Pocket, $7.99, ISBN 978-1-4391-5507-3
Demon Inside is a genuine sequel to Stacia Kane’s Personal Demons, with the same characters coming back for an ongoing story line and all, so I’d strongly recommend that you start with that book first before you attempt to read this one. You can read this review without worries, though, because I can describe this plot without revealing too many spoilers.
Anyway, in this one, our heroine Megan Chase finds herself the Gretneg of House Io Adflicta. This means that despite being mostly human, she is now the leader of a small pack of demons. However, in this one, she encounters some sinister threat on her demons even as she struggles to reconcile herself with her new role as Gretneg. Her demon boyfriend Greyson Dante is still here, and in fact, Megan becomes dangerously very dependent on him.
Unlike Personal Demons, which is a cute light-hearted read with some somber overtones, Demon Inside is so blisteringly dark that I end up feeling terribly down by the last page. I can’t help thinking that there are parallels between this book and Richelle Mead’s Thorn Queen, which came out at about the same time. Both books deal with a heroine struggling to adapt to an unexpected new role in her life, but where the heroine of Richelle Mead’s book ends up stronger, Megan here is like a drowning victim trying to hold on to her last breath. For a psychologist, she is… well, calling her a hot mess is actually understating her mental condition in this book. Megan spends the entire book whining, complaining, and losing control of a situation to the point that she’s lucky that Greyson is around to pick up the pieces for her.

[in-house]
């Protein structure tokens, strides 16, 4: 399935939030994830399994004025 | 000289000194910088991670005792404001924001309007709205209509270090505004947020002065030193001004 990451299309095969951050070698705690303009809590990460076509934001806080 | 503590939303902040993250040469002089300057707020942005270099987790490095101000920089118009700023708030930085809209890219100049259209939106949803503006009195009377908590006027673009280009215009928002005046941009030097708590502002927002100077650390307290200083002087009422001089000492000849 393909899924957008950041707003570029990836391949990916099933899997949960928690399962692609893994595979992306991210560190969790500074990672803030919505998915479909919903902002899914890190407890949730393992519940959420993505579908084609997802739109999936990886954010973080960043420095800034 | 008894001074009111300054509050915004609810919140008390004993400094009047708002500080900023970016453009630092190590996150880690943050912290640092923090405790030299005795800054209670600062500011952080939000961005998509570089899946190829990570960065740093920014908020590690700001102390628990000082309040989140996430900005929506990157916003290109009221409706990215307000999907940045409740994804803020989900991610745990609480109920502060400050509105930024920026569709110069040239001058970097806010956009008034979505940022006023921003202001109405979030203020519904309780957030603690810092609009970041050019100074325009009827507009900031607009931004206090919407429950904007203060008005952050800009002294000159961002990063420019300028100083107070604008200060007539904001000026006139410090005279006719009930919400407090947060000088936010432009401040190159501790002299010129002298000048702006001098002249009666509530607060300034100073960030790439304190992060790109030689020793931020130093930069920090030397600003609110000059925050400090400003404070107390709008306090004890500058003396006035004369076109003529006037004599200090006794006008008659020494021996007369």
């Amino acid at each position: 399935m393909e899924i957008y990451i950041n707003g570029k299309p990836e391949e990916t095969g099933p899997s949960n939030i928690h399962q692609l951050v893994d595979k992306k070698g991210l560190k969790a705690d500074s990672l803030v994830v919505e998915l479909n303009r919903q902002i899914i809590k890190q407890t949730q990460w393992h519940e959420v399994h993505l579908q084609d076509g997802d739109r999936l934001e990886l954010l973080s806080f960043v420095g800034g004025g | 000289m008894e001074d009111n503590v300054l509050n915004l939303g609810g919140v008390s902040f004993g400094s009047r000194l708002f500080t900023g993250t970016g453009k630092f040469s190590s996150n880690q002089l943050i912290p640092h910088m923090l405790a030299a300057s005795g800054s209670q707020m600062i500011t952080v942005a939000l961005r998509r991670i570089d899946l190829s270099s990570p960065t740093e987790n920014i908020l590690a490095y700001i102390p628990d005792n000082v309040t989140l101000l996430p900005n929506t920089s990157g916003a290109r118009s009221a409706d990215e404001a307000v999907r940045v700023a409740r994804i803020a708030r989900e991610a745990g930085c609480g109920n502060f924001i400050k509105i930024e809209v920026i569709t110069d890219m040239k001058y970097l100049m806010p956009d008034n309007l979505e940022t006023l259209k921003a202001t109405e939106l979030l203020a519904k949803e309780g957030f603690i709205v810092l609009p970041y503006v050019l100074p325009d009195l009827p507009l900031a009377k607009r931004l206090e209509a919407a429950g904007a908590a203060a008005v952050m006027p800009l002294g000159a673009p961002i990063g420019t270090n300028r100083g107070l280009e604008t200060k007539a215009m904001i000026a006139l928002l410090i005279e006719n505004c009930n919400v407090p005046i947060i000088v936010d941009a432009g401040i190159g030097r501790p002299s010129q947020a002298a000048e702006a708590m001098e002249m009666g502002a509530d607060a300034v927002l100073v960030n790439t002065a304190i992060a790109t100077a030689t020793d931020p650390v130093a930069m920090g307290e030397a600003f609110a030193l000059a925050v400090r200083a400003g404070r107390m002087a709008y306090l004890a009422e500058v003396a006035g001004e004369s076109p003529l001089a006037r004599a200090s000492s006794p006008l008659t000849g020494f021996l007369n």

It is quite unrealistic how Megan manages to hold on to her role of Gretneg for even this short while without someone honing in to usurp her powers. Also, for someone who starts out worried about the threat on her demons, Megan has too much time to indulge in her self-absorbed whining and whinging, to the point that the threat appears to pose no credible at all despite its impressive entrance into the story. How can I take it seriously when the main characters can afford to spend so much time indulging Megan in her emotional theatrics? Megan spends the whole book being relentlessly negative and weak, the depressive nature of her character rubs off on me after all. Thank goodness for puppy videos on YouTube or I’d be really blue.
Despite its shortcomings, Demon Inside has one refreshing plus. For a story of this sort, it is wonderfully free of spotlight moments on the heroine’s reproductive ability. No demon blinks an eye about a woman being a Gretneg – it’s her humanity that gets a reaction from them. The demons here have sexual urges, but it’s not their overriding nature. Men, human or otherwise, can meet the heroine without experiencing overwhelming urges to bed her. Megan is not the most awesome woman ever in this story. She is not required to make a magic baby with the hero. The plot doesn’t revolve around which man getting to bed and impregnate Megan. How many romantic urban fantasy stories can boast of this, I ask? Therefore, if you like your stories angst-ridden and free from cartoon-like fetish of what is happening in the heroine’s private areas, you may want to give this one a try.
Alas, Demon Inside is too angst-ridden for me. The heroine is too weak, too screwed-up, and too dependent on the hero for me to view her as a functional character. Hopefully the next book will see Megan getting to take control of her life and not making me feel as if I’ve slashed my wrists ten times over and still wouldn’t expire from all that pain and misery.